Materials: You will need a second piece of cloth for this exercise, similar to the first, since the folds must remain undisturbed for several days. Use a 2B drawing pencil for the lighter parts of the drawing (sides), a 4B pencil for the darker parts (base), and a kneaded eraser.

Starting with the drapery flat against the wall, tack it in two places, causing folds to radiate from two hubs. First make a gesture drawing of this on a large piece of manila paper. Then settle down to study the folds in detail. Use a temporary rule that every fold has three surfaces — a top, a right side, and a left side. The top is naturally that part of the surface which is closest to your eye. The sides move back from the top of the fold to the base of the drapery, the base being that part which touches the wall and from which the folds rise. Where a side is turned under so that it is not visible, there is an undercut under the edge of the fold. This is a term borrowed from sculpture. These surfaces are to be treated arbitrarily in the following manner:

The top is to be left white. The sides are to be made a medium gray, both the same shade. The base is to be made a much darker gray but not black. The undercut is to be indicated by a black line which graduates as it moves away from the edge of the fold, giving the impression that the pencil has reached under where the fold turned under and has then come out again with lessening pressure. Similarly, the sculptor would lessen the pressure of his tool as he came out from under an undercut. Under no condition are you to feel that you are putting a black line under the edge of the fold as it turns under. You are following the fold as it goes under and comes out again.


The part of the side which is seen is treated as a side, being made gray. As it turns under the undercut treatment is used. You will notice that the undercut treatment overlaps somewhat the side treatment because the undercut begins while part of the side can still be seen. You must always account in your drawing for the three surfaces that a fold must have. When one of the sides turns under and disappears from view, that side is nevertheless accounted for by the use of the undercut.

Quite often two folds will start bravely as separate identities but will merge into one, thus forming a Y-shaped fold. There should be no gradations in shading except where you come out from the undercut, so that with that exception only four tones will appear — white, light gray, dark gray, and black. The drawing should be so clear that there can be no possible doubt as to what you have considered to be top, side, or base, and exactly where each begins and ends. It should be so clear that a woodcarver could carve a piece of wood from it without any other explanation. In fact, he could carve a piece of wood more easily from the right sort of drawing than from the original drapery.

Draw for six hours as directed in Schedule 11 A and 11 B.

The Insect Trail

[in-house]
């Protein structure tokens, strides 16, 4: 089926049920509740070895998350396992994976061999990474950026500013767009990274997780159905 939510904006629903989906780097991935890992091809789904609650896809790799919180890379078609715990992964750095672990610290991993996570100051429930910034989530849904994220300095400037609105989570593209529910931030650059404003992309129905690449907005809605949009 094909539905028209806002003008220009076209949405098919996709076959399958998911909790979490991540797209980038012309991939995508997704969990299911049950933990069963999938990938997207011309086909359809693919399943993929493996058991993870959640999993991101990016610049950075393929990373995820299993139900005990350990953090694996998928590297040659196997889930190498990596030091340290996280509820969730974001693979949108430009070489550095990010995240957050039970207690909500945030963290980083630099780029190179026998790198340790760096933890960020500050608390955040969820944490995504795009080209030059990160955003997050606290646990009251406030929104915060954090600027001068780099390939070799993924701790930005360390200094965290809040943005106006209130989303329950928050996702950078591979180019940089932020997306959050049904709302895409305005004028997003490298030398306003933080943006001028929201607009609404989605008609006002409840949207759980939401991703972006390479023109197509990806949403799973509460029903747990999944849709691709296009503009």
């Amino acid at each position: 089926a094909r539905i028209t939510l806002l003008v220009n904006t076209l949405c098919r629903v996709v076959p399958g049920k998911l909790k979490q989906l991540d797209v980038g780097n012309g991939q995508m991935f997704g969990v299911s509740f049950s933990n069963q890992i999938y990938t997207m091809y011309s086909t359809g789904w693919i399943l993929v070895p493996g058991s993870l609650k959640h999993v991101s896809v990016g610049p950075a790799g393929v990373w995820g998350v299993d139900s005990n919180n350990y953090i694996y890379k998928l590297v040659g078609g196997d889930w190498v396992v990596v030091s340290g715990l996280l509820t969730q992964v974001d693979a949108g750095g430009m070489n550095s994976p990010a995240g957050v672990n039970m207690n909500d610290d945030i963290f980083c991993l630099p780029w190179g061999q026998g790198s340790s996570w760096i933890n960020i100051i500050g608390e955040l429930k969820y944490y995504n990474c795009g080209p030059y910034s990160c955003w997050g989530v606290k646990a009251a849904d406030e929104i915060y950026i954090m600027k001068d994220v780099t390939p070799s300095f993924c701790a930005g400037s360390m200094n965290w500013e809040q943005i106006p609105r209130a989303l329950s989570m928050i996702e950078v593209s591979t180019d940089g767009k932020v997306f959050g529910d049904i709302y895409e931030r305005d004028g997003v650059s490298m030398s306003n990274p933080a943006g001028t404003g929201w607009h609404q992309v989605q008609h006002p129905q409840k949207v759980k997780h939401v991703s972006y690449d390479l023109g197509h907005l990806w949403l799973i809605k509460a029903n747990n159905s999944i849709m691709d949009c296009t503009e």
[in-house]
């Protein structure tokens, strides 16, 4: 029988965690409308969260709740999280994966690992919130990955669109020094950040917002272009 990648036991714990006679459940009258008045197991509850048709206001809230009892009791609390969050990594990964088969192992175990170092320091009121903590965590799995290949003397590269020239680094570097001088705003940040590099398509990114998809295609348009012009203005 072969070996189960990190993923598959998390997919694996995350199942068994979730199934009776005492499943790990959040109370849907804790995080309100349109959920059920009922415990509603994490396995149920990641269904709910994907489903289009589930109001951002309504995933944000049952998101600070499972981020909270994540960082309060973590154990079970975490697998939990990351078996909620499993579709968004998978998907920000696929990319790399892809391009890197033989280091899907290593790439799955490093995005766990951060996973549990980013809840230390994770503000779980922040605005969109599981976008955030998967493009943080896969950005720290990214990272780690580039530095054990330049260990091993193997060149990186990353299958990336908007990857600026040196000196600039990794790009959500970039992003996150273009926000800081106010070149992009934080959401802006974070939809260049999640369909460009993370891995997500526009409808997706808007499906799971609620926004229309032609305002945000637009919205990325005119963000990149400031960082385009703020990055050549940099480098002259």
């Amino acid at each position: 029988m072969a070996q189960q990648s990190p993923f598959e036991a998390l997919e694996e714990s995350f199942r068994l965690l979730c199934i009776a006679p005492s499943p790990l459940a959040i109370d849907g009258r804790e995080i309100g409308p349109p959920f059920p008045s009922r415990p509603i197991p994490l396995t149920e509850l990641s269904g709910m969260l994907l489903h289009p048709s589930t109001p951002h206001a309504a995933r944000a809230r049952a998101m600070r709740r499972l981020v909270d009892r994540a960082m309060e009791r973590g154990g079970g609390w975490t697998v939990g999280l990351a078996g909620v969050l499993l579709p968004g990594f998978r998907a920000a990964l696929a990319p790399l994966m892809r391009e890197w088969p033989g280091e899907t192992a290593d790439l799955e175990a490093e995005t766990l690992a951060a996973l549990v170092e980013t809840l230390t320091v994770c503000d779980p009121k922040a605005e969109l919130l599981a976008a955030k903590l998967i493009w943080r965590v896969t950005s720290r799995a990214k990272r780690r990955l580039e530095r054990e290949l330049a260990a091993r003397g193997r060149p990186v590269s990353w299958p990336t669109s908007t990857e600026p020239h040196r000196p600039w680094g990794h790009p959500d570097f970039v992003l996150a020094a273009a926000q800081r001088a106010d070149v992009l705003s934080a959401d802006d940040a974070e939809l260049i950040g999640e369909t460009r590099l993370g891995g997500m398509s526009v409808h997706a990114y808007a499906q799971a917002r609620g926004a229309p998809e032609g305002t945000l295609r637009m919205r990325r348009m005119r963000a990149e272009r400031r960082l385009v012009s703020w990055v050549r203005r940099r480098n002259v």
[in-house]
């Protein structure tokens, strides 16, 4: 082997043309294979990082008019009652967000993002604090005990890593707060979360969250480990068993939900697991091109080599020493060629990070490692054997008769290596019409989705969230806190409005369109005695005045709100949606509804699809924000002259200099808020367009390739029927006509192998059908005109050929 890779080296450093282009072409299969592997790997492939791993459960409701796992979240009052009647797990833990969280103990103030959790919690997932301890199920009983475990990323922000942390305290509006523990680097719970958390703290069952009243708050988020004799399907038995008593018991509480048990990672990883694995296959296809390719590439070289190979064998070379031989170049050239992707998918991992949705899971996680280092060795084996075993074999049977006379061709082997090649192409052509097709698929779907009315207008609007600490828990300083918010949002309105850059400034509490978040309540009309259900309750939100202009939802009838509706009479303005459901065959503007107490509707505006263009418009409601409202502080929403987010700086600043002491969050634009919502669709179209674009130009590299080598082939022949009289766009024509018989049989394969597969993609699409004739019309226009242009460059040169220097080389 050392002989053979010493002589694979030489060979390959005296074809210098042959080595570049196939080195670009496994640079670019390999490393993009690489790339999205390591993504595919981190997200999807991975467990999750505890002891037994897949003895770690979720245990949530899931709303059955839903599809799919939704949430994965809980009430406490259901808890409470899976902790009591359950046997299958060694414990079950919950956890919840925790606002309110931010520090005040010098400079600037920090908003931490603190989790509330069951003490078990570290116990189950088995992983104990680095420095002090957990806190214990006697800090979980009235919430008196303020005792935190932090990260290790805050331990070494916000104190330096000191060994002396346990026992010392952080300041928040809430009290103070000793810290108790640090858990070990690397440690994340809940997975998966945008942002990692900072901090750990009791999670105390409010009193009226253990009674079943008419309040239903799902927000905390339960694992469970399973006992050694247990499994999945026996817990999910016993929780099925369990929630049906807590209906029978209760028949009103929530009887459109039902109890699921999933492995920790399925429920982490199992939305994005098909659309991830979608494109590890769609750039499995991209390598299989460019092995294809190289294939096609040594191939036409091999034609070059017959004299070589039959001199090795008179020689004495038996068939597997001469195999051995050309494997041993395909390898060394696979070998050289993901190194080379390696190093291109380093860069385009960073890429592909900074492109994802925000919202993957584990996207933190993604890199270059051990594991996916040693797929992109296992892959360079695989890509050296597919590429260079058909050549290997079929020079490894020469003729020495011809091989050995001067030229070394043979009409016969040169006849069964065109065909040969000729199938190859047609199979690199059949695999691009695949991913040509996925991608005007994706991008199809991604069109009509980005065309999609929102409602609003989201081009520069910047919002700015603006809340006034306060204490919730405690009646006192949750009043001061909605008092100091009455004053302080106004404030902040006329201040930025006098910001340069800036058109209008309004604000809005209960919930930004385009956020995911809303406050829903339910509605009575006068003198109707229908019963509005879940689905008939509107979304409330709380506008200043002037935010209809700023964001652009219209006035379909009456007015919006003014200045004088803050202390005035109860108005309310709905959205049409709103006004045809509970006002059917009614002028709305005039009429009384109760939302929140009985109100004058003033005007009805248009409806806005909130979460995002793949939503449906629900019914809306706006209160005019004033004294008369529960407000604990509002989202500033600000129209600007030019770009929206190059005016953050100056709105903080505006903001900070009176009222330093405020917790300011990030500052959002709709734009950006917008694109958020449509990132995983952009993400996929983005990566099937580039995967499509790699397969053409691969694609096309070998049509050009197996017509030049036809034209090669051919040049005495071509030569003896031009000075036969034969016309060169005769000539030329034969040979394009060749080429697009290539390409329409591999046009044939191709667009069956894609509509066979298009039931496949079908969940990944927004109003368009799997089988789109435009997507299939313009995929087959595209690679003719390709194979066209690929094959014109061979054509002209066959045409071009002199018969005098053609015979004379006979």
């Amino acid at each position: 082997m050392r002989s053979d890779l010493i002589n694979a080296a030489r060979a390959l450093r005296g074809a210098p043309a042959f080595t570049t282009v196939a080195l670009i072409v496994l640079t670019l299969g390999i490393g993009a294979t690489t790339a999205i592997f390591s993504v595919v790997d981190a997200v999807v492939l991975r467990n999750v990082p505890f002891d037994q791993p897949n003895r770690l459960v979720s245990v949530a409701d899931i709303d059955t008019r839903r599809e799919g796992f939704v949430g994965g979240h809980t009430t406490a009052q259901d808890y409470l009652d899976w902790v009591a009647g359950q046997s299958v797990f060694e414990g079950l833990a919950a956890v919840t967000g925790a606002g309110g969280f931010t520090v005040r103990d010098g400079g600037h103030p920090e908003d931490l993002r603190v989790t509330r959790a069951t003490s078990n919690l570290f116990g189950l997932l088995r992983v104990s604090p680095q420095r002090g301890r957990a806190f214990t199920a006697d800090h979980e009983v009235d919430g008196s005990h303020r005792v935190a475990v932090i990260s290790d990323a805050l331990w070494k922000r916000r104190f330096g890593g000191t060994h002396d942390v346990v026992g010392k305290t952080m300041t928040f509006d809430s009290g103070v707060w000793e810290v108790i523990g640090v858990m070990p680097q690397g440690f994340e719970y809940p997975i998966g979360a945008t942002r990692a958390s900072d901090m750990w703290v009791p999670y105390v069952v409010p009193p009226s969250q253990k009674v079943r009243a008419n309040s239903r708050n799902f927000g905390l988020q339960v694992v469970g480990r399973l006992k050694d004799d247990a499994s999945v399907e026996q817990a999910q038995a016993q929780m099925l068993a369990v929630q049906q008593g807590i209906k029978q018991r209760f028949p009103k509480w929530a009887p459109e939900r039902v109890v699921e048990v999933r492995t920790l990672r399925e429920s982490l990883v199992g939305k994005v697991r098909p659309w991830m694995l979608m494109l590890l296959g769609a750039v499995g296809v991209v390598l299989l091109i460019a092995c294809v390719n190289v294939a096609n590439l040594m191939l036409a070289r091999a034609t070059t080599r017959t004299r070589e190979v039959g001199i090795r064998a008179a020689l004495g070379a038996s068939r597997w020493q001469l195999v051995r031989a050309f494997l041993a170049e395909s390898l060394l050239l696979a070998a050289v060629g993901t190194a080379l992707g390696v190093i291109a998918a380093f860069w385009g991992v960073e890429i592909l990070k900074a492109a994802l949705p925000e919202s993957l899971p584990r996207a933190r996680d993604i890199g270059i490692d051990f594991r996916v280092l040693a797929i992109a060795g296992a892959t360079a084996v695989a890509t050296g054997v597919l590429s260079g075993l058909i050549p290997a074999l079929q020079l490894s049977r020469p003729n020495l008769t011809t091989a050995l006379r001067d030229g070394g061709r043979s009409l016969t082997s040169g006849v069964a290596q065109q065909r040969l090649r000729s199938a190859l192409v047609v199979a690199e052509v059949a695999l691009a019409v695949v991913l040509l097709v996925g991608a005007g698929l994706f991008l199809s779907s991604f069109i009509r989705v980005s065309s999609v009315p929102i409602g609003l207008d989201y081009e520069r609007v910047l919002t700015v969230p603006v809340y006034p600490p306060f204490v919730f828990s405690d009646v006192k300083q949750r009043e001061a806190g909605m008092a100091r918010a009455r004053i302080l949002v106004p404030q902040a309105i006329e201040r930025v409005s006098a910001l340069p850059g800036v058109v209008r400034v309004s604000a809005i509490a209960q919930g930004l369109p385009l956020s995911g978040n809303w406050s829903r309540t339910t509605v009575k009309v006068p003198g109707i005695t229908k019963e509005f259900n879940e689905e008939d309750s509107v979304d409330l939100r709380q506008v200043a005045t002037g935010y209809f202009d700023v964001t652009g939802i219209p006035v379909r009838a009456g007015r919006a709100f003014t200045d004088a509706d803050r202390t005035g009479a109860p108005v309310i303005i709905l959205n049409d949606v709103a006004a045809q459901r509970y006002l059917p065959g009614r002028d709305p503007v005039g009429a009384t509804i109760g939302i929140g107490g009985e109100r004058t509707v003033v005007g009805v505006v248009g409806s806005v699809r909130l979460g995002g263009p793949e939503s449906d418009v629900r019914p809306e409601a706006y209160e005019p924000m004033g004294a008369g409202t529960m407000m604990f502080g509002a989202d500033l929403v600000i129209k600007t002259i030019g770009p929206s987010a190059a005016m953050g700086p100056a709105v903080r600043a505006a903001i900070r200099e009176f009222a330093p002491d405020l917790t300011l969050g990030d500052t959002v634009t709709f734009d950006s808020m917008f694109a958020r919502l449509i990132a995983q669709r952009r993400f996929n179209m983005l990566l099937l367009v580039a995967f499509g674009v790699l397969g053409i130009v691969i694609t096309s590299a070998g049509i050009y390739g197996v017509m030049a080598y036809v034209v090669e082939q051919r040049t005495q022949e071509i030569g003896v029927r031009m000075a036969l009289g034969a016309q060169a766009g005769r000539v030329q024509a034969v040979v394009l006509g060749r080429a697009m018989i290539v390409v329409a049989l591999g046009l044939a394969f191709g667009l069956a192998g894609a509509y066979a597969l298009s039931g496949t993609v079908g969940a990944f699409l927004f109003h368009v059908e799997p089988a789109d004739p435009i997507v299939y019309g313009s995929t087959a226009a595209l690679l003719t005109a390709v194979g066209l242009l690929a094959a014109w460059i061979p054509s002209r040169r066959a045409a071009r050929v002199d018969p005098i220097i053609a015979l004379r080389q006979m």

Cluny Museum, Paris
Saint Madeleine, 16th Century Wood Carving
A drapery study should be so clear that a woodcarver could carve a piece of wood from it without any other explanation

To test the clearness of your finished drapery study, imagine that a small insect (preferably a pleasant one) starts at one side and crawls horizontally across the drapery. Imagine that his feet have been dipped in ink so that he leaves a trail behind him. This trail would move up the side of a fold, flat across the top, down the other side, flat across the base. Coming to an undercut, the insect would disappear and then come out again higher or lower according to your eye-level. Take your pencil and mark such a trail across your drawing.

Student Drawing of Drapery
Always account for the three surfaces that a fold must have

This trail is comparable to a cross-contour line on the figure. It is like walking over a landscape, up over hills, down into valleys. The piece of cloth, like the contour of the figure or the surface of the earth, is one continuous thing even though part of it may be hidden from view. There must be no unexplained gaps or holes in it.

Draw for six hours as directed in Schedule 11 C and 11 D.

Future Drapery Study

These particular drapery exercises will not be scheduled again in this text, but this is a type of study to which you will wish to return. Therefore, I will make several suggestions that may help you in future when you have varied needs for draperies in painting. The student who has no nude model at his disposal, or who wishes to supplement study from the model with other subjects, will find it extremely useful to carry forward some type of drapery study continuously. In future long studies you may leave either the left or the right side of the folds white, making the other side dark gray and the top and the base light gray. Your drawing will thus show the effect of a drapery with the light falling from either the left or the right side. For both quick and long studies the drapery material may be varied as follows:

(1) Pleat the drapery along the top with three-inch pleats, using thumb tacks, before draping it. Draping a material that has first been either pleated or gathered affords an excellent study of the folds you encounter when drawing clothes.

(2) Use a piece of material with strong horizontal stripes and, subsequently, with checks or striking designs.

(3) Use materials that present a variety of texture, as cheese cloth, canvas, and taffeta. A large piece of wrapping paper, thinner than the kind you draw on, may be draped very successfully with a few thumb tacks. It will be rather angular, somewhat like taffeta, but is excellent for practice.

Dip a piece of light muslin or cheese cloth about four feet square in a weak, fairly watery solution of plaster of paris or in a strong starch solution. While it is still wet, give it a twist. When it sets, the folds will hold their shape, and it can be moved about for study from different angles in various lights.

Draw for three hours as directed in Schedule 11E.

You will find it helpful to repeat Schedule 11.

Collection Vicomte Bernard d’Hendecourt, London
The Magdalen Kneeling by Fra Bartolomeo
The drapery follows the form and the gesture